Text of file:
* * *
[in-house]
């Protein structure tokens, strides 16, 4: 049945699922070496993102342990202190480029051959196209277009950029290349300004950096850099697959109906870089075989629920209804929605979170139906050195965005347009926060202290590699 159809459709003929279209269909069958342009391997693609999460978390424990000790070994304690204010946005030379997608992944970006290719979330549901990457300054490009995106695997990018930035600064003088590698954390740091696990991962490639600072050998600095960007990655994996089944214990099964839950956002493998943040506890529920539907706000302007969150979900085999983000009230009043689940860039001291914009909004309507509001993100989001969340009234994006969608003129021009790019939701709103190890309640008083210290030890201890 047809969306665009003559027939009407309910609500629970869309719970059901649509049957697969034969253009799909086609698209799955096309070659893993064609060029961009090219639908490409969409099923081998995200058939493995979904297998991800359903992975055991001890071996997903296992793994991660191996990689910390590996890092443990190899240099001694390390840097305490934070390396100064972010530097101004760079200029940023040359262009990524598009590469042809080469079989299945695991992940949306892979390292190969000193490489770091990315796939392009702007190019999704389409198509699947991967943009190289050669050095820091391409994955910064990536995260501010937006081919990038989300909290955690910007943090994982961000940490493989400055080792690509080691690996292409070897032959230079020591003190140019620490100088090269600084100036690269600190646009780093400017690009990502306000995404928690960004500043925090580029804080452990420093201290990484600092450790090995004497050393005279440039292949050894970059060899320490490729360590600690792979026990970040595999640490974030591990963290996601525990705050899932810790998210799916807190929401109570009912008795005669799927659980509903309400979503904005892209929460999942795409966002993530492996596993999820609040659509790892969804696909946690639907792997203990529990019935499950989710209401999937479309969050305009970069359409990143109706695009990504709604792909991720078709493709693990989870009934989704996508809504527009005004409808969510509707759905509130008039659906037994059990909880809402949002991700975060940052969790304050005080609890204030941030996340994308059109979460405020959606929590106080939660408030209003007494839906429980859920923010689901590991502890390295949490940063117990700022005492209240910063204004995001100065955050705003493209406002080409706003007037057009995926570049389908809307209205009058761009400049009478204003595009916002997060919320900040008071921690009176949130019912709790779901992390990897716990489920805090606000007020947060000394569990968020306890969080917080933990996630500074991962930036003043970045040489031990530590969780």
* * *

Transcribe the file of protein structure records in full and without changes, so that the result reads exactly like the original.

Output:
[in-house]
């Protein structure tokens, strides 16, 4: 049945699922070496993102342990202190480029051959196209277009950029290349300004950096850099697959109906870089075989629920209804929605979170139906050195965005347009926060202290590699 159809459709003929279209269909069958342009391997693609999460978390424990000790070994304690204010946005030379997608992944970006290719979330549901990457300054490009995106695997990018930035600064003088590698954390740091696990991962490639600072050998600095960007990655994996089944214990099964839950956002493998943040506890529920539907706000302007969150979900085999983000009230009043689940860039001291914009909004309507509001993100989001969340009234994006969608003129021009790019939701709103190890309640008083210290030890201890 047809969306665009003559027939009407309910609500629970869309719970059901649509049957697969034969253009799909086609698209799955096309070659893993064609060029961009090219639908490409969409099923081998995200058939493995979904297998991800359903992975055991001890071996997903296992793994991660191996990689910390590996890092443990190899240099001694390390840097305490934070390396100064972010530097101004760079200029940023040359262009990524598009590469042809080469079989299945695991992940949306892979390292190969000193490489770091990315796939392009702007190019999704389409198509699947991967943009190289050669050095820091391409994955910064990536995260501010937006081919990038989300909290955690910007943090994982961000940490493989400055080792690509080691690996292409070897032959230079020591003190140019620490100088090269600084100036690269600190646009780093400017690009990502306000995404928690960004500043925090580029804080452990420093201290990484600092450790090995004497050393005279440039292949050894970059060899320490490729360590600690792979026990970040595999640490974030591990963290996601525990705050899932810790998210799916807190929401109570009912008795005669799927659980509903309400979503904005892209929460999942795409966002993530492996596993999820609040659509790892969804696909946690639907792997203990529990019935499950989710209401999937479309969050305009970069359409990143109706695009990504709604792909991720078709493709693990989870009934989704996508809504527009005004409808969510509707759905509130008039659906037994059990909880809402949002991700975060940052969790304050005080609890204030941030996340994308059109979460405020959606929590106080939660408030209003007494839906429980859920923010689901590991502890390295949490940063117990700022005492209240910063204004995001100065955050705003493209406002080409706003007037057009995926570049389908809307209205009058761009400049009478204003595009916002997060919320900040008071921690009176949130019912709790779901992390990897716990489920805090606000007020947060000394569990968020306890969080917080933990996630500074991962930036003043970045040489031990530590969780």